From the perspective of how figures of speech help to characterize in Love is a Fallacy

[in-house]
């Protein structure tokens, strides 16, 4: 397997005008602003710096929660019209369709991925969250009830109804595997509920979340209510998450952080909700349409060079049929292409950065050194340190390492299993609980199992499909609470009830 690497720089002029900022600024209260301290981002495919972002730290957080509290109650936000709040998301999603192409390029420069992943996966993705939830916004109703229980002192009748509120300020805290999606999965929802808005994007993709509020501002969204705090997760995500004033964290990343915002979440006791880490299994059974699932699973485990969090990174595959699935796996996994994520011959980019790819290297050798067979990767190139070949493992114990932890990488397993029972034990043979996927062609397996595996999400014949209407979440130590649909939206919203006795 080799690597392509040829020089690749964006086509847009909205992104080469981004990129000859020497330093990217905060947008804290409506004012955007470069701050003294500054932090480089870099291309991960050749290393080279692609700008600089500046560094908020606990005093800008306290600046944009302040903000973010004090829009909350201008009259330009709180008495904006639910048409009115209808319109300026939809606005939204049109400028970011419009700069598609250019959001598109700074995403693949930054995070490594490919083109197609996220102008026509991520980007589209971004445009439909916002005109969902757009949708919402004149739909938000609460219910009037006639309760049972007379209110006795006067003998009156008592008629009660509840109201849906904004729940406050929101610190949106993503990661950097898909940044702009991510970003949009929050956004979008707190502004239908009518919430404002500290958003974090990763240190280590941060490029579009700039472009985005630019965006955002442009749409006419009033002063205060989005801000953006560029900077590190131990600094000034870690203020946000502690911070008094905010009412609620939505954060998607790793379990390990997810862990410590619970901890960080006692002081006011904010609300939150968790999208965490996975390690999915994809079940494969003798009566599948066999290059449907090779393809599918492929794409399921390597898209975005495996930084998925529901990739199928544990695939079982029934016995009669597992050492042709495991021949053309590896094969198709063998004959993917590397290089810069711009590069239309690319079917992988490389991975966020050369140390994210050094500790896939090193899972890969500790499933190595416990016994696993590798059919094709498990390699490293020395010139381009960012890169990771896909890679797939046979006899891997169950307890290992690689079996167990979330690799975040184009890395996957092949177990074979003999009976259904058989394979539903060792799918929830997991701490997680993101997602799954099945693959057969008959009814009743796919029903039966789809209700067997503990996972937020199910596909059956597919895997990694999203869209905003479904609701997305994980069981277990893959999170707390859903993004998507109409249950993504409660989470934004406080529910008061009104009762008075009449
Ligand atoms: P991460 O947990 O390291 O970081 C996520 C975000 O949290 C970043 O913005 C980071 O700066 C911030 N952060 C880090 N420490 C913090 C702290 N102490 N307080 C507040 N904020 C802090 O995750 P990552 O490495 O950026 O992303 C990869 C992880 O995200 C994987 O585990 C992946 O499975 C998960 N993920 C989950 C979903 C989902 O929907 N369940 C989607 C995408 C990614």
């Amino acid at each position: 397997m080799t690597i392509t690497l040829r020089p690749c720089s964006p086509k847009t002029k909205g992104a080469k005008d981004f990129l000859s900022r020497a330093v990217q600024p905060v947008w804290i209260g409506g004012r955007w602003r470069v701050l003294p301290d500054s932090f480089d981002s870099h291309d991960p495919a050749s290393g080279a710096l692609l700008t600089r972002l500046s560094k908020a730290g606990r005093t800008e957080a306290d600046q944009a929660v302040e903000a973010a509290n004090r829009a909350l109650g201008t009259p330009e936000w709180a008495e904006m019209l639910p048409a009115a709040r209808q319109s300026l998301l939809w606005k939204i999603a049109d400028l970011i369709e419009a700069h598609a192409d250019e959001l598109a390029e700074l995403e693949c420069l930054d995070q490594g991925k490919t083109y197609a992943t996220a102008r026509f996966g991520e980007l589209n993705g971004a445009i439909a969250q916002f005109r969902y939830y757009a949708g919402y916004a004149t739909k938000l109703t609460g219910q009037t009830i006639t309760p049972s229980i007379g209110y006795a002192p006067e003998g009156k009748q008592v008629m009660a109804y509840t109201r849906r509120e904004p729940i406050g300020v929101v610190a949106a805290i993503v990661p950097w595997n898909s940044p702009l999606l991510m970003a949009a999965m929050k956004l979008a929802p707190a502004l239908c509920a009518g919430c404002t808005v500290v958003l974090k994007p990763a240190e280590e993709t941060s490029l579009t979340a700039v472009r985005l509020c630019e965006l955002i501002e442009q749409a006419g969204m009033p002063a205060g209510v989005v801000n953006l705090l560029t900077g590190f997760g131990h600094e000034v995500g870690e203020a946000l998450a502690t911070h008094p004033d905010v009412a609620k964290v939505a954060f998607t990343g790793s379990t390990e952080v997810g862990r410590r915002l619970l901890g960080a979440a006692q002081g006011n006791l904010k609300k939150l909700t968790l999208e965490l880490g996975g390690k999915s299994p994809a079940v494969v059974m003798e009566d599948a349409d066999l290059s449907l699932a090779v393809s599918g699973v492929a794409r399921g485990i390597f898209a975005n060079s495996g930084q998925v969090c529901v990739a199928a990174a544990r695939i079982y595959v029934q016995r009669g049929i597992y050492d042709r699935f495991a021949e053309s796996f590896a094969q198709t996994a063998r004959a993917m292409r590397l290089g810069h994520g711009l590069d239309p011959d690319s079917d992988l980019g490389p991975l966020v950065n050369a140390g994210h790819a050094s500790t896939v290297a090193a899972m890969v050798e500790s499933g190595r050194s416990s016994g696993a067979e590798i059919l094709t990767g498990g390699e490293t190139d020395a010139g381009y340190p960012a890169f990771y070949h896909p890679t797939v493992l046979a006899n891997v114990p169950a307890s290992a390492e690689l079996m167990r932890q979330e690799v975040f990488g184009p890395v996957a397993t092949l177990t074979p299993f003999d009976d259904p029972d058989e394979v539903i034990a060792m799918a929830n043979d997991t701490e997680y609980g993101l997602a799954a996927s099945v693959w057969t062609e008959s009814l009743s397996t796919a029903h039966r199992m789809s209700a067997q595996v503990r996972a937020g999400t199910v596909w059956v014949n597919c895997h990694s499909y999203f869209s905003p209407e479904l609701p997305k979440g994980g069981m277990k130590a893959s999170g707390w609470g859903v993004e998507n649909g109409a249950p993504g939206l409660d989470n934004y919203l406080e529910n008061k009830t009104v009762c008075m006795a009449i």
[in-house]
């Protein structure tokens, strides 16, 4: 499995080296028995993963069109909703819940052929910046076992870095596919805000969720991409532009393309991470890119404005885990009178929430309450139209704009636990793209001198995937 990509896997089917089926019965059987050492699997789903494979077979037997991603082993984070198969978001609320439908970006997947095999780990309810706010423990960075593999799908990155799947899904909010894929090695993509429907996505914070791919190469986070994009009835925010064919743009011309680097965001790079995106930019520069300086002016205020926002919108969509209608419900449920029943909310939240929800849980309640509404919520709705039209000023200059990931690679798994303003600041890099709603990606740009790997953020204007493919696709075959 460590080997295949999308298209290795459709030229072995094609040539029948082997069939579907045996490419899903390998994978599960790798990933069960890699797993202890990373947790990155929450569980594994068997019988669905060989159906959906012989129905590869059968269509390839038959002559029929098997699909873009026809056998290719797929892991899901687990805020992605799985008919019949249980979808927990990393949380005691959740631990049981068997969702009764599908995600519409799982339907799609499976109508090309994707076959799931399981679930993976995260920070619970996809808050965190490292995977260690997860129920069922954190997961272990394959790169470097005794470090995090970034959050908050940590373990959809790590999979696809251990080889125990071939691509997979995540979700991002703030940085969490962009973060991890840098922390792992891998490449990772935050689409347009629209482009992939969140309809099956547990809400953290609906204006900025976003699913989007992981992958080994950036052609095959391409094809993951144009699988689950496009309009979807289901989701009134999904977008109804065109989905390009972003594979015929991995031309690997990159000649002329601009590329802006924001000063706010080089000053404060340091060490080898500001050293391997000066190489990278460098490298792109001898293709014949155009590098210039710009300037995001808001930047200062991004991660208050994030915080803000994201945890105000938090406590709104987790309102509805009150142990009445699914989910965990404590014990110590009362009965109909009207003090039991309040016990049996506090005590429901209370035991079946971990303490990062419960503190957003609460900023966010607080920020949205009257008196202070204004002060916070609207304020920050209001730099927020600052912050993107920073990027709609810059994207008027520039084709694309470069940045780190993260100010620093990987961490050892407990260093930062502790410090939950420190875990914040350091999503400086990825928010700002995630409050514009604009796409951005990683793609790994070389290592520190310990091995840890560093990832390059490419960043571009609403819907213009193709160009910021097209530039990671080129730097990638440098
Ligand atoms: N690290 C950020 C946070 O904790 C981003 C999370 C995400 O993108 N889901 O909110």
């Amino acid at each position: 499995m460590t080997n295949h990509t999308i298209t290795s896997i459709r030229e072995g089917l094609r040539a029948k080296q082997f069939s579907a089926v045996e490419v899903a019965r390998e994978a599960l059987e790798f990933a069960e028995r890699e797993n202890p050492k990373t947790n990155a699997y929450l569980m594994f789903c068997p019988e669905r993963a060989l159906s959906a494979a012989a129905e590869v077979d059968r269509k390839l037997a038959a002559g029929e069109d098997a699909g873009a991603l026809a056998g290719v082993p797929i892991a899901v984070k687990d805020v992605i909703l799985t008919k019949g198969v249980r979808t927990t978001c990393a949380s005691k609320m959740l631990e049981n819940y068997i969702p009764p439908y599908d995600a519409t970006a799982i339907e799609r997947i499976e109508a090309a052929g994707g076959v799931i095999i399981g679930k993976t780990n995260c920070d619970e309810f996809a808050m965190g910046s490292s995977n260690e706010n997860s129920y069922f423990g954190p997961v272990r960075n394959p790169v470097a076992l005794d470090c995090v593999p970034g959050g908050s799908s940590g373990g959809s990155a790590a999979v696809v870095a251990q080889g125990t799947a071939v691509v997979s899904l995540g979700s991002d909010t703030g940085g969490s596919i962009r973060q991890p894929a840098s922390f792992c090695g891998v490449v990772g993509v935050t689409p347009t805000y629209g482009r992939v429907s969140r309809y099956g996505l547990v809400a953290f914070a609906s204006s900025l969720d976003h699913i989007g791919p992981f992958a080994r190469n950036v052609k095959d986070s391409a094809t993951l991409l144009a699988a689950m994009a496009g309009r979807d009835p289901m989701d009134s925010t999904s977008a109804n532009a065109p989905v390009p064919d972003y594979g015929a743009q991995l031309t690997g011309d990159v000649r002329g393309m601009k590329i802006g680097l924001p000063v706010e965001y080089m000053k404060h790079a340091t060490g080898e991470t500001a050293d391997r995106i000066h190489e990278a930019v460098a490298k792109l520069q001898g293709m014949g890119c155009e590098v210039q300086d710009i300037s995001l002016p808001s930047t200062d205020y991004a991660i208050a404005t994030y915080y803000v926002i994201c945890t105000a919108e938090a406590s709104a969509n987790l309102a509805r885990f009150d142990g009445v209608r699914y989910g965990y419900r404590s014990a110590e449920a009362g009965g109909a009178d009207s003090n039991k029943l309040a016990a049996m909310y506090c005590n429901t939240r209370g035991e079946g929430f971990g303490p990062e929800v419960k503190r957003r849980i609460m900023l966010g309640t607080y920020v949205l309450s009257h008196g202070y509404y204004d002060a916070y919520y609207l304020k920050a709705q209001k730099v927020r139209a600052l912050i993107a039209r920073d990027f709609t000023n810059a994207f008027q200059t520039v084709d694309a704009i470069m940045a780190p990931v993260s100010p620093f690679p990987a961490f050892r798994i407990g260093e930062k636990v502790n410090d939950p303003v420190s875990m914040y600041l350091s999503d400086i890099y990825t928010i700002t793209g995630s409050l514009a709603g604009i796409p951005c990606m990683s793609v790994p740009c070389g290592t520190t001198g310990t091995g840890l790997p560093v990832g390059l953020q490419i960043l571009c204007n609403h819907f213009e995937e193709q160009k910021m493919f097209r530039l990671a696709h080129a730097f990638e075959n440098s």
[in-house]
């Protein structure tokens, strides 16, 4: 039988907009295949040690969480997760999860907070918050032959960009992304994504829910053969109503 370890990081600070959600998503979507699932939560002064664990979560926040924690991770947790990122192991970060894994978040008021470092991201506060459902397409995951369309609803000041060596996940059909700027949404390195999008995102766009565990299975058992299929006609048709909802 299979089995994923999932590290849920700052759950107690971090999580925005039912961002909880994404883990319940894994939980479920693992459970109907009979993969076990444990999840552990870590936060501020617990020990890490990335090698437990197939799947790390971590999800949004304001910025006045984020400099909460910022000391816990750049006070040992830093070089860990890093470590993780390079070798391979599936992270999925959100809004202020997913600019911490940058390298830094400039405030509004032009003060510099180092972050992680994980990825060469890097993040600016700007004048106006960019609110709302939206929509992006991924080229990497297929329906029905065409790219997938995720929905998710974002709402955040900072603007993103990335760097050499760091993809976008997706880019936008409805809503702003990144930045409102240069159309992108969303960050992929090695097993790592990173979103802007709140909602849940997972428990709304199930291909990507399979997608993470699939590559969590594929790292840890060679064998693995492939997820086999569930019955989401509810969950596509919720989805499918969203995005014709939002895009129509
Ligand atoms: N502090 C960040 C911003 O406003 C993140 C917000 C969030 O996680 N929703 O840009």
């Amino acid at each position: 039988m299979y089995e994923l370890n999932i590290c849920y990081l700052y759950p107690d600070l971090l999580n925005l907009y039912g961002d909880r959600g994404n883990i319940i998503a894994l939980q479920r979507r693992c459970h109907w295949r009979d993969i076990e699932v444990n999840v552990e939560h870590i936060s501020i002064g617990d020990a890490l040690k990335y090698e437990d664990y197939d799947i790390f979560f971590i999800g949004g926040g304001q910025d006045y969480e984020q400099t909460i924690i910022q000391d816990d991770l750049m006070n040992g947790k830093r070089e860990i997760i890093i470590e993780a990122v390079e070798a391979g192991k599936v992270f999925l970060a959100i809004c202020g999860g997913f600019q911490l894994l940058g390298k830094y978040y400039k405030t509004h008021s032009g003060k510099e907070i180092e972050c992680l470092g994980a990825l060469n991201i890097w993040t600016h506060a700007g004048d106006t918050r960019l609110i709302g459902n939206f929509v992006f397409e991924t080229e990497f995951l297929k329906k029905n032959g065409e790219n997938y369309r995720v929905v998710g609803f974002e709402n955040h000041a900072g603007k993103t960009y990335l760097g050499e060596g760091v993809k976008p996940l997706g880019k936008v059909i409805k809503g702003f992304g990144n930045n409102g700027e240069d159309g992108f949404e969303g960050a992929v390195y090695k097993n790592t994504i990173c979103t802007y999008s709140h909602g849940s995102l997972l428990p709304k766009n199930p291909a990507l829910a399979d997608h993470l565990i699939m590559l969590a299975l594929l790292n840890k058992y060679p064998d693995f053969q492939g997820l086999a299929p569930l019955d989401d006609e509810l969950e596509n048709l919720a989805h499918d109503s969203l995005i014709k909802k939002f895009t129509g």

An unreliable narrator is a narrator whose credibility has been seriouly compromised in fictions (as implemented in literature, film, theatre, etc). It is a narrator whose account of events appears to be faulty, misleadingly biased, or otherwise distorted, so that it departs from the “ture” understanding of events shared between the reader and the implied author. The discrepancy between the unreliable narrator’s view of events and the view that readers suspect to be more accurate creates a sense of irony. The term does not necessarily mean that such a narrator is morally untrustworthy or a habitual liar, since the category also includes harmlessly naïve, or ill-informed narrators. A classic cases is Huck in Mark Twain’s Adventure of Huckleberry Finn. He is too young to understand the events he is relating and commenting on. Sometimes we can immediately see the nature of the narrator. For example, a story may open with the narrator making a plainly false or delusional claim or admitting to being severly mentally ill, or the story itself may have a frame in which the narrator appears as a character, with clues to his unreliability. And there are other ways of presenting the narrator: to delay the revelation in the middle of the story as well as delay it until near the end. It is obvious that the authors want to express some certain idea by the unreliable narrator and let the readers to search during their reading process, which requirs a reading capacity within readers. But they can find out the right idea of the author only through the well characterized protagonist. Here I will try to analyse the function of figures of speech on characterizing an unreliable narrator in the text Love is a Fallacy. Figures of speech can best demonstrate the artistic charm and effect of literary works. They can also do good to the characterization of a particular...
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